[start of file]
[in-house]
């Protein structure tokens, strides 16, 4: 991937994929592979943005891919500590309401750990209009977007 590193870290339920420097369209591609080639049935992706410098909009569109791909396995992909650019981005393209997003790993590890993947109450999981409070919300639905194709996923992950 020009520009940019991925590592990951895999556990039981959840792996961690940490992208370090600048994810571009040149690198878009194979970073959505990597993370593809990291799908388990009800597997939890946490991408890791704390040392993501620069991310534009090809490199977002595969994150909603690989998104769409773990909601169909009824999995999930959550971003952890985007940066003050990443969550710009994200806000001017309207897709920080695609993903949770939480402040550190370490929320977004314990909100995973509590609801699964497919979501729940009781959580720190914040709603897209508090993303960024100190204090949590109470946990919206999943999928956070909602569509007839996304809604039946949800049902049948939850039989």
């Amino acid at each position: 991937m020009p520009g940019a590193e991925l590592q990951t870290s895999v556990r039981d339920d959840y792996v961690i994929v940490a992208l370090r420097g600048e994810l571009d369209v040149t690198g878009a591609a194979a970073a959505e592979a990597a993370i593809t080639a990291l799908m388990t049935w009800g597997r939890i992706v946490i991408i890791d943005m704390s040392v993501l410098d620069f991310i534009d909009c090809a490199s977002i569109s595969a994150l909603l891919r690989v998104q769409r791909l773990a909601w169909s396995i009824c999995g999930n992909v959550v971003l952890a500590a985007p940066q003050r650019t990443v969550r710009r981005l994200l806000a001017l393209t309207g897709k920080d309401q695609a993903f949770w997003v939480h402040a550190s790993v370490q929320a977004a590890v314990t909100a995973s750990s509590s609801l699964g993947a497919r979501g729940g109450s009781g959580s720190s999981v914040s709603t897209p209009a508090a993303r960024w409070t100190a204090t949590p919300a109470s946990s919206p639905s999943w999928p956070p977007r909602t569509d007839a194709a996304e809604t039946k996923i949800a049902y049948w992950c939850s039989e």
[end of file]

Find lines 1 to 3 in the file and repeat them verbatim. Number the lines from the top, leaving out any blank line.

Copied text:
[in-house]
């Protein structure tokens, strides 16, 4: 991937994929592979943005891919500590309401750990209009977007 590193870290339920420097369209591609080639049935992706410098909009569109791909396995992909650019981005393209997003790993590890993947109450999981409070919300639905194709996923992950 020009520009940019991925590592990951895999556990039981959840792996961690940490992208370090600048994810571009040149690198878009194979970073959505990597993370593809990291799908388990009800597997939890946490991408890791704390040392993501620069991310534009090809490199977002595969994150909603690989998104769409773990909601169909009824999995999930959550971003952890985007940066003050990443969550710009994200806000001017309207897709920080695609993903949770939480402040550190370490929320977004314990909100995973509590609801699964497919979501729940009781959580720190914040709603897209508090993303960024100190204090949590109470946990919206999943999928956070909602569509007839996304809604039946949800049902049948939850039989």
């Amino acid at each position: 991937m020009p520009g940019a590193e991925l590592q990951t870290s895999v556990r039981d339920d959840y792996v961690i994929v940490a992208l370090r420097g600048e994810l571009d369209v040149t690198g878009a591609a194979a970073a959505e592979a990597a993370i593809t080639a990291l799908m388990t049935w009800g597997r939890i992706v946490i991408i890791d943005m704390s040392v993501l410098d620069f991310i534009d909009c090809a490199s977002i569109s595969a994150l909603l891919r690989v998104q769409r791909l773990a909601w169909s396995i009824c999995g999930n992909v959550v971003l952890a500590a985007p940066q003050r650019t990443v969550r710009r981005l994200l806000a001017l393209t309207g897709k920080d309401q695609a993903f949770w997003v939480h402040a550190s790993v370490q929320a977004a590890v314990t909100a995973s750990s509590s609801l699964g993947a497919r979501g729940g109450s009781g959580s720190s999981v914040s709603t897209p209009a508090a993303r960024w409070t100190a204090t949590p919300a109470s946990s919206p639905s999943w999928p956070p977007r909602t569509d007839a194709a996304e809604t039946k996923i949800a049902y049948w992950c939850s039989e």